the writer or the characters?
I've been thinking about this lately. Why, I'm not entirely sure. (Just like I started to question the meaning of time, but I digress.) A lot of people, if you were to ask them would probably tell you they started to write early on, maybe even was born to write. Then there are others who started later in life, they decided they wanted to try it out and... there we go.
I was always a daydreamer. It's why I like silent vehicle rides because it gives me the chance to slip out of reality and dream up stories in my head. I can't recall a time when I didn't just stare out of the bus window, dreaming up scenarios of suspense and whatnot; and yes, romance. If someone were to ask me where these thoughts came from, I couldn't say.
I didn't start writing until public school, when I was in grade seven or so. Oh sure we had to do short stories (can't for the life of me write that short, btw!). I once wrote (with my mom's help) a story in grade five or something about a cat (Cue- modeled off our huge white male cat called Cue) that was catnapped. I can't recall if he was a show cat or something but either way, the story was spun out and I think the neighbour was the culprit but I cannot be sure now. Anyway, we had an author come in and he liked it and gave me my first praise. I remember thinking, oh, I can do this but I didn't do anything more. I didn't write.
I read. Oh did I ever read. But I didn't write.
Then grade six came along and we had to write a short story (I think 5 pages or so but mine no surprise, turned out to be a cramped 10). This story was spun on suspense once again where I was the main char and I was going off too BC to meet my cousin but the train derails and it goes from there about me finding my way back. Teacher read my story in front of class. I was...embarassed.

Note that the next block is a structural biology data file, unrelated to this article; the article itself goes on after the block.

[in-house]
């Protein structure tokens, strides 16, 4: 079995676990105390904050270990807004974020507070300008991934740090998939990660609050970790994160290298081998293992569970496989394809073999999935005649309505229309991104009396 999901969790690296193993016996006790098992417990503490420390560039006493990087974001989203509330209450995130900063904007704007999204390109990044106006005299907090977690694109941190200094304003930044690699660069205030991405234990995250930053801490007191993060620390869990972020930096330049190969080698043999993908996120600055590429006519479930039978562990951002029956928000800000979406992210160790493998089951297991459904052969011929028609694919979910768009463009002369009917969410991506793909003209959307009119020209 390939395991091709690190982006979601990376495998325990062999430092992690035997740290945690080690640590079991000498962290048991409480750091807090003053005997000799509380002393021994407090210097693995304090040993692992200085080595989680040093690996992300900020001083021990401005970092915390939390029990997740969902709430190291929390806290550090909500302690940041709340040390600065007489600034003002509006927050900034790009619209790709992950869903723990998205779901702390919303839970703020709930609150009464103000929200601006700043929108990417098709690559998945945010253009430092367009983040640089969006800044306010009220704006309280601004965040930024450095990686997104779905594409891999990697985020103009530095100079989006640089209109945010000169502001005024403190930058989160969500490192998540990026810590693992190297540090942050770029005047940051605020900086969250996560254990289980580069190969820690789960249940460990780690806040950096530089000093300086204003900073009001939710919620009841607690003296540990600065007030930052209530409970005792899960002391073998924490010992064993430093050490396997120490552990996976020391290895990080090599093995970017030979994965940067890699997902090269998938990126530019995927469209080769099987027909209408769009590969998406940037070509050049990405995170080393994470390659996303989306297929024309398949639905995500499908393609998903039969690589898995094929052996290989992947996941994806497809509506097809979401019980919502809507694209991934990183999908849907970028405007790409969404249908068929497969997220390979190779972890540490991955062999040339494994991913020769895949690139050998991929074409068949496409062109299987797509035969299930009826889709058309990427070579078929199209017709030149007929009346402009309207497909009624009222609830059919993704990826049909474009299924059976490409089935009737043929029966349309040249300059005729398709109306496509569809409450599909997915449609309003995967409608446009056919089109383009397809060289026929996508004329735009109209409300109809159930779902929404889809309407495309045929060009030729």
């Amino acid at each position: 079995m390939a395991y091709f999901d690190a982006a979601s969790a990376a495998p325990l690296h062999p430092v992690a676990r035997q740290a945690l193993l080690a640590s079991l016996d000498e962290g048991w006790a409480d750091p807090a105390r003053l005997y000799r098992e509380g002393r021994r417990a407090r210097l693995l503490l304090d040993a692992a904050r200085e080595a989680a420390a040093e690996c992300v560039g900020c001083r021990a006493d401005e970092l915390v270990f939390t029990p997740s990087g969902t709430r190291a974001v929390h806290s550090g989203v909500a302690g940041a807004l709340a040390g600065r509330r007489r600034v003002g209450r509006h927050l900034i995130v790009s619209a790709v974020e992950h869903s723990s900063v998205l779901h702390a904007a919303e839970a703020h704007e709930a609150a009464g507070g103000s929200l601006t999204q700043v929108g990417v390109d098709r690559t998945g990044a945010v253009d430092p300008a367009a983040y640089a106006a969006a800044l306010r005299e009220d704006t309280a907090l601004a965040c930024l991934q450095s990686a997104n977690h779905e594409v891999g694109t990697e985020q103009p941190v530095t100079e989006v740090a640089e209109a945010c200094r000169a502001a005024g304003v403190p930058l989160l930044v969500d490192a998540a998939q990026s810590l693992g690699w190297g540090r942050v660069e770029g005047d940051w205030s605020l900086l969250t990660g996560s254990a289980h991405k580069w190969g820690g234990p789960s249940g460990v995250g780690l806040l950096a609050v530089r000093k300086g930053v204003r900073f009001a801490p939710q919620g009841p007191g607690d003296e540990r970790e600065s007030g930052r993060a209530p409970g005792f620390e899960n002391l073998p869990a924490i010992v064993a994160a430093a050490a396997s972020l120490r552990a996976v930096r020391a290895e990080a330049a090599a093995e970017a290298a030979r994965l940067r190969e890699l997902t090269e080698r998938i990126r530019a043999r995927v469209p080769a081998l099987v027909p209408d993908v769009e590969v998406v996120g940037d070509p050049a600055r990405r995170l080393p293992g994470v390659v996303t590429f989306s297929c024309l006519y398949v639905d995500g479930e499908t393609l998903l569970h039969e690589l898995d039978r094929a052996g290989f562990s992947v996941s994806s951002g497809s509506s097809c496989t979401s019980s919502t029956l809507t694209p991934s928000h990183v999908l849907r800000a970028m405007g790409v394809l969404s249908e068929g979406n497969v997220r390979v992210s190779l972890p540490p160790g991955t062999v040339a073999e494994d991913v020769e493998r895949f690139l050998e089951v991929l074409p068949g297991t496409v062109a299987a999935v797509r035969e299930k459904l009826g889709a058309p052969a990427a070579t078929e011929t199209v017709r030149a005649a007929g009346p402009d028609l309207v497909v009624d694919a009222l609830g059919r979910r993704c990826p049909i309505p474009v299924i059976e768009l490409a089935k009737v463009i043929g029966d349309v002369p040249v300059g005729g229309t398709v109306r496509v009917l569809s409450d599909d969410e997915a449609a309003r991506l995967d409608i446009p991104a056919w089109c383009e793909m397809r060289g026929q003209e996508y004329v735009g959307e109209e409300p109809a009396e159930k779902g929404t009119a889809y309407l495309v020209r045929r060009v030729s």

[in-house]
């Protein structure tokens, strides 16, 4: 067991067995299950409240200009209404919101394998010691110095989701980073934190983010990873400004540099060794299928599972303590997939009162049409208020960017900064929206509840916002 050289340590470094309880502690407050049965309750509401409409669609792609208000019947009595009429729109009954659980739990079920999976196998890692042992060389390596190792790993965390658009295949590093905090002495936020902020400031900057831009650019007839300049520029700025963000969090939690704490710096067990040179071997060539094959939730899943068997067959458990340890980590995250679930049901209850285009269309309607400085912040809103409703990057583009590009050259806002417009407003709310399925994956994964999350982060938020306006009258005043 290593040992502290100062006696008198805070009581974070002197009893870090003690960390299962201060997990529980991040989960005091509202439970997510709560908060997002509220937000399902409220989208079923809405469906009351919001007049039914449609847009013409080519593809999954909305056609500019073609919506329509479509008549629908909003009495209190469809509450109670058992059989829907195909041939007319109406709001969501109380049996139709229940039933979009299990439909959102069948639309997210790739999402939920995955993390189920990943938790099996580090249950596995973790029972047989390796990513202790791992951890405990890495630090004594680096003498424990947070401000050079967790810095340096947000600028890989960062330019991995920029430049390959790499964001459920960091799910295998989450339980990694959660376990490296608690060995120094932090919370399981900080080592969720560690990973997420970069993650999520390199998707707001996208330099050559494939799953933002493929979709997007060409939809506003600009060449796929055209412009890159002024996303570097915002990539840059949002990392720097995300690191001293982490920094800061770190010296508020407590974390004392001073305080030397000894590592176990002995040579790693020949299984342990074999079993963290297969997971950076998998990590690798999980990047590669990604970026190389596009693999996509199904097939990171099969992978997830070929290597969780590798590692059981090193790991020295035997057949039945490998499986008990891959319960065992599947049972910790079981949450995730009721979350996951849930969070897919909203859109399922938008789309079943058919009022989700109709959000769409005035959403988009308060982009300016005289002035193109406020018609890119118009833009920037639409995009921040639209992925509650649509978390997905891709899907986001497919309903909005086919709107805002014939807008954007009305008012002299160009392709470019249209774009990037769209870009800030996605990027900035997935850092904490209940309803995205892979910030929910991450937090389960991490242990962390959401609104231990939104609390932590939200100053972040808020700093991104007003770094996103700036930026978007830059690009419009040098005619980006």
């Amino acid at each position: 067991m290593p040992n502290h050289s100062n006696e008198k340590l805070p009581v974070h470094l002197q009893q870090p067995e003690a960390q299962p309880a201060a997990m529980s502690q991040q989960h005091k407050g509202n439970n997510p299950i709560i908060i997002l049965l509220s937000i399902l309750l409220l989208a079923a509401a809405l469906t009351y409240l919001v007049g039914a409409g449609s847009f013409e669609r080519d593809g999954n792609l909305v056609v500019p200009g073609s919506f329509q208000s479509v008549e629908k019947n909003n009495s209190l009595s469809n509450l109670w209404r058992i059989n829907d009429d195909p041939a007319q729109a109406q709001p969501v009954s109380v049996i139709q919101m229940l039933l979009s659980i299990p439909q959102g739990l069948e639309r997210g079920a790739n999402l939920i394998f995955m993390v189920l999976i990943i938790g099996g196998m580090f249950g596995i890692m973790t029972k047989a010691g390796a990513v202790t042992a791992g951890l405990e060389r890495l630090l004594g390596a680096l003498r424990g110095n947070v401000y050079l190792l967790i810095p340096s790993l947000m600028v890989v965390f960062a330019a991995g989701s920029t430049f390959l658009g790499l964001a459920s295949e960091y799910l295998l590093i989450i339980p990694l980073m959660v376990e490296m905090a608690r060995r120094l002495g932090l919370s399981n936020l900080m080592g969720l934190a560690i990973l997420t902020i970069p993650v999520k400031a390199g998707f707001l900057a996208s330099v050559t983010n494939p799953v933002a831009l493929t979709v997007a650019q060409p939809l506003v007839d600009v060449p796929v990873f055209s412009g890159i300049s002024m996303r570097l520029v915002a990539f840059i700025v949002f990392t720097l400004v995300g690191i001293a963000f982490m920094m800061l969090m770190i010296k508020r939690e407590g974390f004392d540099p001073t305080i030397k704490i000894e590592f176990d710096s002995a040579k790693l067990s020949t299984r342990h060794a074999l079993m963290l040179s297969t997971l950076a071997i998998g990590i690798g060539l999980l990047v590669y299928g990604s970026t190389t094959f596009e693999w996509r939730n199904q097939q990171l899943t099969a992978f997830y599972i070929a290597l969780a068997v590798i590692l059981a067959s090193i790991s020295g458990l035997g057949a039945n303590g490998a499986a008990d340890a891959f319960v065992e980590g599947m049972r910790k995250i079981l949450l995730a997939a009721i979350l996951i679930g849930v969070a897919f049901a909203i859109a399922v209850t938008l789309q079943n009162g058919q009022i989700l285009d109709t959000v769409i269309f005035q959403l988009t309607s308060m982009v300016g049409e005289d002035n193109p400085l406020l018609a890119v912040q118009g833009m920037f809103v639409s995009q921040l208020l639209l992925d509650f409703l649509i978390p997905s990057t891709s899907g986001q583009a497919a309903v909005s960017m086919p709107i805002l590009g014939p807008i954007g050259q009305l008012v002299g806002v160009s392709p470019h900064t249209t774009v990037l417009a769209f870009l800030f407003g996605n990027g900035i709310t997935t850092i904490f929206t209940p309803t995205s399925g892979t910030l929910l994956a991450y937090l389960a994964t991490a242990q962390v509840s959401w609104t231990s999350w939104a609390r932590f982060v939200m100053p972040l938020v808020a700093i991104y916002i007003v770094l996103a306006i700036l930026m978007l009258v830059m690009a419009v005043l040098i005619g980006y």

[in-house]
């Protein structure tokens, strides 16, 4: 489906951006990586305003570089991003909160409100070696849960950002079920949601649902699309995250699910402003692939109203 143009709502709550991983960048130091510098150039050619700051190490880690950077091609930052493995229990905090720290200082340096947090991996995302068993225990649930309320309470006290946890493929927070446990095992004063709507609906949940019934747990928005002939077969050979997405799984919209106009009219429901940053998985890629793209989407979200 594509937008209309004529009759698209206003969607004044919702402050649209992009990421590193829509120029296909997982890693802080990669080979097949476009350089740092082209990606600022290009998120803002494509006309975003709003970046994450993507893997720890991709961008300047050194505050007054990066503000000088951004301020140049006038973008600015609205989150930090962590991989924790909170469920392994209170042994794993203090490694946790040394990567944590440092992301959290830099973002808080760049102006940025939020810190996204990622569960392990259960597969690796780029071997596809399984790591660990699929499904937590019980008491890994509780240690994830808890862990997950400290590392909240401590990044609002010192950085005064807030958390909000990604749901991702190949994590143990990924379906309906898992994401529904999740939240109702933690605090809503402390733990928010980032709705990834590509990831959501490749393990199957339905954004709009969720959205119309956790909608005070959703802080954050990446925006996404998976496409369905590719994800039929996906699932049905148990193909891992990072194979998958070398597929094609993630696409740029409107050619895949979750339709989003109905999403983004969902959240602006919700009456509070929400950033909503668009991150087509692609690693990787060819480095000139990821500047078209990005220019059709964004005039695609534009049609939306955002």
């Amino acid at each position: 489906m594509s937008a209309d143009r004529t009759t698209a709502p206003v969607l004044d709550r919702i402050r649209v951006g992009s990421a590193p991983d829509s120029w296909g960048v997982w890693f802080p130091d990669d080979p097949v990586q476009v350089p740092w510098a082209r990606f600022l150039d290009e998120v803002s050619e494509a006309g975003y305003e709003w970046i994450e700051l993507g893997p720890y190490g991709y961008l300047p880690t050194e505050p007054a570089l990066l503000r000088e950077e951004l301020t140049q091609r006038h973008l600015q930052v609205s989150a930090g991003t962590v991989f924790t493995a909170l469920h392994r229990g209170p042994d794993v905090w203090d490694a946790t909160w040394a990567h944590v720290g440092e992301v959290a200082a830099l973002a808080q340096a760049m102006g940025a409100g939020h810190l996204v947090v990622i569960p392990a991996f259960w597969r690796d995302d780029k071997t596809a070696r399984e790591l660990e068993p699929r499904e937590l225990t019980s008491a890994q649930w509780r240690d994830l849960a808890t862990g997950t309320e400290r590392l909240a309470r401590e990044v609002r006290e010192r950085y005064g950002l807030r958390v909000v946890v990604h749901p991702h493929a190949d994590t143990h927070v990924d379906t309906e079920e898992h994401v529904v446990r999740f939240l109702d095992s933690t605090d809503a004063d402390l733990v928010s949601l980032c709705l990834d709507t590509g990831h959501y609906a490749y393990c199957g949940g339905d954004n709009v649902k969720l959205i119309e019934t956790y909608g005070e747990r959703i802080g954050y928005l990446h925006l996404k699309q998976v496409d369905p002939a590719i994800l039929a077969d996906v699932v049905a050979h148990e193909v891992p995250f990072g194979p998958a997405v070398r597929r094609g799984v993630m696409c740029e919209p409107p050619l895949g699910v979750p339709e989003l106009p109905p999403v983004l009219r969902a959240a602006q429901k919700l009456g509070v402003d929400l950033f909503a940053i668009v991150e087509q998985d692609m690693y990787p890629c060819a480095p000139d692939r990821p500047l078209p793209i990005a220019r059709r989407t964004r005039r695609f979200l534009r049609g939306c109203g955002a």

Still didn't write. Not on my own. I was too busy dreaming. Grade 8 would be the year I decided to put my pencil down on paper. I remember my friend writing. She had started a novel and for some reason, it clicked at that moment. It was a 'oh why didn't I think of that' kind of moment and so I began. I've always loved the supernatural. We'll talk about Diego (the ghost that up to last Christmas I thought was gone but...now I'm not so sure) another day. It wasn't a surprise that my first attempt at a novel was about a boy named Devon who was a telekinetic. He moved to a new town after his parents were murdered to live with his aunt and uncle and was just starting highschool. There he meets Kirby, who will then become his crush throughout even when the killers follow him and whatnot. Turns out his uncle was the killer and had done some psychic testing on the boy or whatnot.
I got 400 pages into the book (400 written pages that is) before I stopped. Why? Not because I lost interest. Oh I loved sitting in the chair by the window with my discman and writing in the sun. No, didn't lose interest in that story, but I had then started reading Kathy Reichs and so my love of forensic anthropology began...and thus, my muses. I started a story about a murder... and my main char an anthropologist. I didn't get far into that one.
I've been asked before where I got my ideas. In grade 9, I began writing Fatal Visions. Why? Not because of a book. Not because of a show. But because of a video game. I was hooked on my brother's playstation Medal of Honor game. It was about the war and it just...intrigued me. Add Final Fantasy with Squall and Rinoa to the mix and *poof* instant muses and J.C., Amy and Stefan were created. Really, aside from them and Broderick, no other chars from that time stuck. Gone was the doctor known as Josef. Gone was Karen, the motherly figure that tended to J.C. when he was little and when he broke from conditioning (another thing that changed). Gone was two baddies and a fatherly type teacher. Oh one other guy did stick, but his role changed, from bestfriend of Amy to baddie.
So what came first? Did the writer or the characters? I'm not really sure. To a point, the framework of the characters have always been around. But for me, I needed that push, the drive, the 'oh why didn't I think of that' moment to get me to put pencil to paper.
So where do you come in? Did you need a small push in the right direction or did you just 'know' and it was the only way to close off your characters' voices?